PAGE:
For the hotel industry, the past few weeks have rekindled memories of the hard times during the economic downturn of 2008, when the sector had seen a slump. However, the crisis that had affected the hospitality industry for almost two years, offered various lessons the industry is now finding handy.
“The times are not as bad, but we are much better prepared to handle the situation. Unlike in 2008-09, this time, we are aware of what is happening,” said Dilip Puri, managing director (India) and regional vice-president (South Asia), Starwood Hotels and Resorts.
Hotels are trying to reinvent processes and rationalise costs to tide over the current crisis. Many hotels have cut sales and marketing expenditure on mainstream advertising. Sanjoy Pasricha, vice-president (sales and marketing), Leela Hotels, said, “We are pulling back about 10-15 per cent of the sales and marketing expenditure. We are turning more aggressive on public relations and other below-the-line activities to achieve a balance.”
Companies are also cutting staff-to-room ratios. “We determined we could drop the ratio from 1.8 to 1.6, and still maintain efficiency,” Puri said.
Most hospitality chains plan to reduce energy consumption by targeted amounts in the coming years. While the Starwood group has set a target of reducing energy consumption by 30 per cent by 2020, Marriott Hotels is trying to reduce energy consumption on room base by five to 10 per cent annually.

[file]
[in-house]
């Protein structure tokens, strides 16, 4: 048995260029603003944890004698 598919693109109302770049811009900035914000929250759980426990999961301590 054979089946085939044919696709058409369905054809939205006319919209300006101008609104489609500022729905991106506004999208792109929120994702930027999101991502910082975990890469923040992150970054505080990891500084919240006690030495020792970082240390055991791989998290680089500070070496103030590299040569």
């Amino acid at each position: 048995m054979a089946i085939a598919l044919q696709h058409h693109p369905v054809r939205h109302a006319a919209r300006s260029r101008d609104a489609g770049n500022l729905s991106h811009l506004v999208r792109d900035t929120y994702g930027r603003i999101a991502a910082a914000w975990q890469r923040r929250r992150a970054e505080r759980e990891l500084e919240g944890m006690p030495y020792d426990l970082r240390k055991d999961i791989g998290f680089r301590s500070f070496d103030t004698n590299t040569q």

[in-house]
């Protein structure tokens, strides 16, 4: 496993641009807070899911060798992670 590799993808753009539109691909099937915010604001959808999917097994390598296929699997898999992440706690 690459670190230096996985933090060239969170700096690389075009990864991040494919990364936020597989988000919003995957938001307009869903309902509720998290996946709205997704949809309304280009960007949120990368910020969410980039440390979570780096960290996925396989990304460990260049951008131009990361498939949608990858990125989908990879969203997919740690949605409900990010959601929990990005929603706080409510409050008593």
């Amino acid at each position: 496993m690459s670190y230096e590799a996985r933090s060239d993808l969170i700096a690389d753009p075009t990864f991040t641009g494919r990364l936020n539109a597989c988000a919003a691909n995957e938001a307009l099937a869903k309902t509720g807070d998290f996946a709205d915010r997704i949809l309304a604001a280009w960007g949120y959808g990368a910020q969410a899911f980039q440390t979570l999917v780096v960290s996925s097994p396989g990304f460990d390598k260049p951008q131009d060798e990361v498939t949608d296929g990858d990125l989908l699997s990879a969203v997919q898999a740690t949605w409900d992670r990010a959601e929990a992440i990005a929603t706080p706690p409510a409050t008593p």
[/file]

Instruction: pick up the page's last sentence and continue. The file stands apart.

This year, foreign tourist arrivals have seen a drop, and this has led to lower occupancies in hotels. Rising airfares have only added to the tourism industry’s gloom. Austerity drives have also ensured business hotels, especially five-star ones, do not benefit from conferences and meetings. “It is not just the government, even the corporate sector has started taking austerity measures,” Pasricha said.
P R S Oberoi, chairman Oberoi Hotels and Resorts, had recently stated he expected slow growth in the short to medium term. “After two exceptionally bad years, the global hospitality industry was expected to recover in 2011. Despite encouraging signs in the first half of 2011, there was growing uncertainty during the latter part of the year,” he stated.
The hotel sector recorded a 20 per cent loss in May, as occupancies remained low and average room rates subdued. For the coming year, the hospitality industry expects flat growth in occupancies and only a marginal rise in average room rates. Industry experts say even as additional inventory has arrived, demand is yet to balance supply.
“What is more disturbing is the occupancy and average room rates so far this year have been the lowest for these months since 2006, barring 2009, which was an unusual situation...One must address the softening of the market, as the new hotel inventory has also come on board,” said Jean-Michel Casse, senior vice-president (operations), Accor Hotels.
Most hotel companies saw declines in profits for the fourth quarter of 2011-12. Rising costs led to a fall of 31 per cent in the net profit of Indian Hotels., while at Rs 45.13 crore, EIH recorded a 32.7 per cent drop in net profit. Hotel Leelaventures, however, recorded a 20 per cent rise in profit.